Liberia Telecommunications Authority Chairman, Ivan Brown, has reiterated the Government of Liberia's commitment to using ICT to achieve national developmental goals in line with the United Nations Sustainable Development Goals (SDG), a release from the LTA has said.
"This commitment is expressed through the PAPD. This recognizes access to information and is also critical for the improvement of life for the average Liberian," Mr. Brown said.
At the just-ended Commonwealth Telecommunications Conference in Freetown, Sierra Leone, the LTA boss was part of telecom panel and invited to do a presentation on Liberia's progress toward the Sustainable Development Goals as mandated by the International Telecommunications Union (ITU).
During his presentation on the panel, Brown highlighted the Liberian government's commitment to access to information, universal access to connectivity, cyber security, a strong national regulatory framework and cross-border frequency harmonization.
The LTA boss touched on the 37-mile deployment of the metro fiber ring around Monrovia and leading to Roberts International Airport. The deployment plan also includes the extension of fiber connectivity along all economic corridors connecting at borders with Guinea, Sierra Leone and Ivory Coast. This, he explained, would provide redundancy to other sub-sea cables, should the need arise.
Such connectivity deployment is strategic to ensuring transparency and efficiency in government processes, contributes to data security, especially where revenue generation is concerned and serves as a major cost-reduction asset.
Chairman Brown also shared that Liberia's cyber security strategy is now in place. The next step is to identify and establish relationship with a Computer Emergency Response Team (CERT) - a group of experts who respond to internet security vulnerabilities.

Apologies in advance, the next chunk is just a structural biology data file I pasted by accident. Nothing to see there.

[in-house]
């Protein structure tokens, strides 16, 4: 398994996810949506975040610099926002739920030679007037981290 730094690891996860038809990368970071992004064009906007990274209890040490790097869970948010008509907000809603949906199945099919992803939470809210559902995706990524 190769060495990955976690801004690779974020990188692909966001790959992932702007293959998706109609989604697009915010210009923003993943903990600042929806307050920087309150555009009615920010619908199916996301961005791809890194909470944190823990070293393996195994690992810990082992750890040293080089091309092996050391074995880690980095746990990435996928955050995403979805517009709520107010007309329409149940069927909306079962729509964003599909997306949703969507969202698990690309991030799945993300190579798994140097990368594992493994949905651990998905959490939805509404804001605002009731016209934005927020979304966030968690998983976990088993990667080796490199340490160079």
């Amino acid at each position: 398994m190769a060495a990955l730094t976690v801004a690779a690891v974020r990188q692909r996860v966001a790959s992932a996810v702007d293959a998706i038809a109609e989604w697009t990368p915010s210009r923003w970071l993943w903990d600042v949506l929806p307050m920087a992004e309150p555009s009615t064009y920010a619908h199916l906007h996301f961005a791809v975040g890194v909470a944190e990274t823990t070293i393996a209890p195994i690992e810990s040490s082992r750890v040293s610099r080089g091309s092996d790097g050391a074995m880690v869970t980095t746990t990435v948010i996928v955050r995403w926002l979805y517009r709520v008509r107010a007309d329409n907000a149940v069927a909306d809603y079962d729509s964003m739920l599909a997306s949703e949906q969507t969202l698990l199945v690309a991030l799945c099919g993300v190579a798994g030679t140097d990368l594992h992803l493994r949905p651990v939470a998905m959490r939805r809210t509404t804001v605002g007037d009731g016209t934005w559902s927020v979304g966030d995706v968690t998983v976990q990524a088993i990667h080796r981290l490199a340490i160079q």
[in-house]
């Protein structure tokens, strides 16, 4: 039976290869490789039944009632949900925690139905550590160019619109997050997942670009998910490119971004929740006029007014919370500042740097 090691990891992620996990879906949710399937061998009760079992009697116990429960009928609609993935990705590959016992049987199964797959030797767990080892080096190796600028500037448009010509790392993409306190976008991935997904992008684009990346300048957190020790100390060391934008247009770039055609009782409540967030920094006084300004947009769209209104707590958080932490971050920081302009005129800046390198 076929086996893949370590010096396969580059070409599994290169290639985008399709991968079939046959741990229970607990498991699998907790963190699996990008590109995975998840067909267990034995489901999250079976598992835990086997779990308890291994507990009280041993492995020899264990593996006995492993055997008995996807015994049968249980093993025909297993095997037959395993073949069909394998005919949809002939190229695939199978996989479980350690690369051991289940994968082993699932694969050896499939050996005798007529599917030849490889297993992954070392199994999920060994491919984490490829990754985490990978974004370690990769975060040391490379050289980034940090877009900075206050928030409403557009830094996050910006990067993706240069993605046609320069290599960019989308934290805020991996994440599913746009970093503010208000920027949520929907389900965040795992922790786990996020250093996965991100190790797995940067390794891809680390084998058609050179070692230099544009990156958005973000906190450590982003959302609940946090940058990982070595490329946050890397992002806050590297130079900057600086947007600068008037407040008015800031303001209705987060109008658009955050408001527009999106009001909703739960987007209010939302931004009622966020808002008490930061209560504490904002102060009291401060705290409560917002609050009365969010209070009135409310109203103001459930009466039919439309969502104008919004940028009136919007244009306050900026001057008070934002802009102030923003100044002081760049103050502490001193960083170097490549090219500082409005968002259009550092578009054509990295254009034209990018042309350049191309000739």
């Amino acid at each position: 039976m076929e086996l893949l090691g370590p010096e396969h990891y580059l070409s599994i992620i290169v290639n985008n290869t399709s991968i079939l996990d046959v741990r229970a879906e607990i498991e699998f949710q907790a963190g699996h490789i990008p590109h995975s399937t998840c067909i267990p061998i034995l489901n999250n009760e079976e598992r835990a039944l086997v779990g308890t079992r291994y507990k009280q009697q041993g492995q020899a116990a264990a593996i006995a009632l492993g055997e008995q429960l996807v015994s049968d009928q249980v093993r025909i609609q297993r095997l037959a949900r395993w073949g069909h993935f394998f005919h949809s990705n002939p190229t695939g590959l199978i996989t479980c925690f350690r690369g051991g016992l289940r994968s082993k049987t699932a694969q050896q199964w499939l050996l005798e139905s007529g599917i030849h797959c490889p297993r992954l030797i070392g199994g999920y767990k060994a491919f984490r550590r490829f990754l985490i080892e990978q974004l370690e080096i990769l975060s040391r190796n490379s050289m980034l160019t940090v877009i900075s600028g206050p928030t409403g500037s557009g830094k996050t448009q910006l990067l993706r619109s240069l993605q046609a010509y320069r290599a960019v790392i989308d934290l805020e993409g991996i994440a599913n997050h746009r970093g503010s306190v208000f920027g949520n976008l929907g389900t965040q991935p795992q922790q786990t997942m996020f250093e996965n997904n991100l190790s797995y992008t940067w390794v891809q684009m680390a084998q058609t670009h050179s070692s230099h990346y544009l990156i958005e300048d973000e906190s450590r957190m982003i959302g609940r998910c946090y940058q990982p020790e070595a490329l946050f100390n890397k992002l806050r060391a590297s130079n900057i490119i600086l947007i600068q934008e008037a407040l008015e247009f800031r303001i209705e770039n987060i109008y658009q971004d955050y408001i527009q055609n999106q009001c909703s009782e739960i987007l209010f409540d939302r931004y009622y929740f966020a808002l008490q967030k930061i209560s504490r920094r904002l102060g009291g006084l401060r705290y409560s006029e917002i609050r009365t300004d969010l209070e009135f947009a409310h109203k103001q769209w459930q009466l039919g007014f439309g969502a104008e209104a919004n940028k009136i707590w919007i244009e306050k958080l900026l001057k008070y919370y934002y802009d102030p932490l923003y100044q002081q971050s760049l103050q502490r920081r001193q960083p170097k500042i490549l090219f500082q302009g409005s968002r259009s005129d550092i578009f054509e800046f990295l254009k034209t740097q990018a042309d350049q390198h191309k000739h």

Brown also touched on Liberia's national Universal Access Project (UAP), which aims to reach the underserved and unserved population with telecommunications access.
Liberia has already adopted a strategic plan, a regulatory framework and is launching pilot projects in selected rural areas during the current rainy season to test the viability.
Contributions, he explained, are coming in from service providers to facilitate the efforts and staff have been hired to oversee the implementation of the project. A rural telephone solution using low orbit satellite and television white space to facilitate broader coverage are being explored, along with solar powered solutions. Collaborative efforts on cross-border frequency harmonization and the important mention of the recently signed Memorandum Of Understanding (MOU) with Mano River Union nations to fine tune a roaming agreement that will introduce lower calling rates for the member nations.
Several LTA technical staff made the trip to Freetown with Chair Brown and Government and Consumer Affairs Commissioner, Israel Akinsanya. They met with their Sierra Leone counterparts and held productive discussions, exchanging ideas and strategies on bilateral telecommunications issues that will strengthen the region. The LTA intends to continue the regional engagements with staff to cull the best practices for possibly adoption and specific exchange to advance the sector.
According to the ITU, information and communication technologies (ICTs) can help accelerate progress towards every single one of the 17 SDGs.
"Efficient and affordable ICT infrastructure and services allow countries to participate in the digital economy and to increase their overall economic well-being and competitiveness," the ITU says. "Most least developed countries are recording impressive progress towards SDG 9, with significant impact in the areas of financial inclusion, poverty reduction and improved health."
It goes on to assert that ICT can help achieve results at scale and with remarkable efficiency, while empowering disenfranchised populations with opportunities for advancement through education and job creation. These populations include women and girls, people with disabilities, the elderly, as well as the economically disadvantaged.
Read the original article on Observer.
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